Thompson varies the conditioning programs with the addition of large elastic bands and free weights. "You can always have them in your dance bag to do a stretch in the hallway, before class," says Thompson of the bands. "I recall Allegra Kent, who was a principal at NYCB when I was in the company, coming in at the end of class, her chiffon scarf wrapped around her ankle. She'd put her leg on the barre a la seconde then take the end of her scarf in her opposite hand and use it to pull her leg up beside her ear and then beyond."

While many athletes subscribe to the adage that one warms up to stretch, not the other way around, Thompson sees things a little differently. "All dancers seem to need to stretch before they can begin a class, as a way of warming up," says Thompson. "These may not be the same stretches they do after they are already warm. Before a class you want to coax your body into its comfort zone and make sure that certain parts of you are already warm before the teacher starts giving exercises that may not focus on your specific needs."

For many conditioning enthusiasts, a warm-up is more than a dance ritual. A good warm-up increases the core temperature of the body, the heart rate and blood flow to the muscles, the breathing rate and lubrication of the joints. As a result, muscles will be more resilient and pliable, the cardiopulmonary system will be able to meet the increased demand for oxygen and the stress of rapid or sudden movements in the joints will be reduced.

"Whatever the dancers are doing for warm-up or conditioning, it has to be individualized," says Thompson. "We have to recognize that the younger dancers who are going through a growth spurt are tight and less flexible. Their bodies are changing, so we need to be careful in how we load the exercise, that is, how much resistance we offer in the conditioning exercises."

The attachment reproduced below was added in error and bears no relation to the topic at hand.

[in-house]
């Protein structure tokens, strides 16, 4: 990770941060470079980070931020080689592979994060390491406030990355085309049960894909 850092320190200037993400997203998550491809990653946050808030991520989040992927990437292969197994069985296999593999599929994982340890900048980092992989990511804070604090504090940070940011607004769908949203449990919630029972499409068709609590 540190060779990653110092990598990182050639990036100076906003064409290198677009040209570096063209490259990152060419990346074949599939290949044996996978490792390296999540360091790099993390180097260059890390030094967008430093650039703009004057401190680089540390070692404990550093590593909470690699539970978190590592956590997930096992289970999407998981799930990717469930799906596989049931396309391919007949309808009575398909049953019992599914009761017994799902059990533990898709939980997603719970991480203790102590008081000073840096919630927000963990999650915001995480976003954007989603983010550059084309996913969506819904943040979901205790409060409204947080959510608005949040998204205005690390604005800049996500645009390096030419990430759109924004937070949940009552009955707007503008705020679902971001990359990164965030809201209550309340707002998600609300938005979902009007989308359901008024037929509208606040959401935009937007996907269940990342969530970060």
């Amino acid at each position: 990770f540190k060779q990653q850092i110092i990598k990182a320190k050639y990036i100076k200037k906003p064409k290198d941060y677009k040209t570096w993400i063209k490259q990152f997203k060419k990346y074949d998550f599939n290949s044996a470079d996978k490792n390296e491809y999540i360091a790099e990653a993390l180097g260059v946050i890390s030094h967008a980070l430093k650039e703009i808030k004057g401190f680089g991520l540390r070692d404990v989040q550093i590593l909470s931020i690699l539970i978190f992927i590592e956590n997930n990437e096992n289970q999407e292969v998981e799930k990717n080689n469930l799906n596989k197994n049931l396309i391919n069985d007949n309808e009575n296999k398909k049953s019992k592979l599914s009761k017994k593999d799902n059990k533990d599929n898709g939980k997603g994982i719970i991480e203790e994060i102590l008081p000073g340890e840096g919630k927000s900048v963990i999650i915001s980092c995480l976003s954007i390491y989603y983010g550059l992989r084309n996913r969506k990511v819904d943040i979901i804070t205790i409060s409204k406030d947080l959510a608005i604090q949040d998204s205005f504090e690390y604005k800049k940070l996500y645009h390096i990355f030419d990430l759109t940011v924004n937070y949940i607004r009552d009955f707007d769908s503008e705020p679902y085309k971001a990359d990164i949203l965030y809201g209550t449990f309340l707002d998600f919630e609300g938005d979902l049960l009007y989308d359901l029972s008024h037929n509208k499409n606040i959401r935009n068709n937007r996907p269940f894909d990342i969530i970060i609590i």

Young dancers in particular need to work all major muscle groups with a variety of equipment and balance flexibility with strength. "We all tend to be one way or the other, so a `Gumby' needs to become stronger and a `muscle builder' more flexible," says Thompson. "Just because a young dancer is naturally turned out does not mean that she or he doesn't have to work on strengthening--stabilization of joints is in fact really important for the young dancer."

Some young dancers may remain unconvinced about the benefits of conditioning, believing instead that a long, injury-free career is more a function of proper technique and even having a body "built for dance." But Thompson believes conditioning encourages better dancing. "Conditioning will not make you a prima ballerina unless you're meant to be one, but it will maximize your body's potential," she says. "As a result of this conditioning, we'll have a lot fewer hip replacements in this generation of dancers! Young dancers are much more aware of their body limitations and possibilities these days. They know that the most important thing for dancing professionally and recreationally is ballet technique class, but even with the most perfect facility they need some supplemental conditioning work to prevent injuries and help realize their dance goals."

Gigi Berardi, a Dance Magazine correspondent, is the author of Finding Balance: Fitness and Training for a Lifetime in Dance (Princeton Book Company, Publishers) on which some of the material for this article was based.
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Title Annotation:strenth training prevents injuries
Publication:Dance Magazine
Geographic Code:1USA
Date:Nov 1, 2000
Previous Article:Coping with Stress.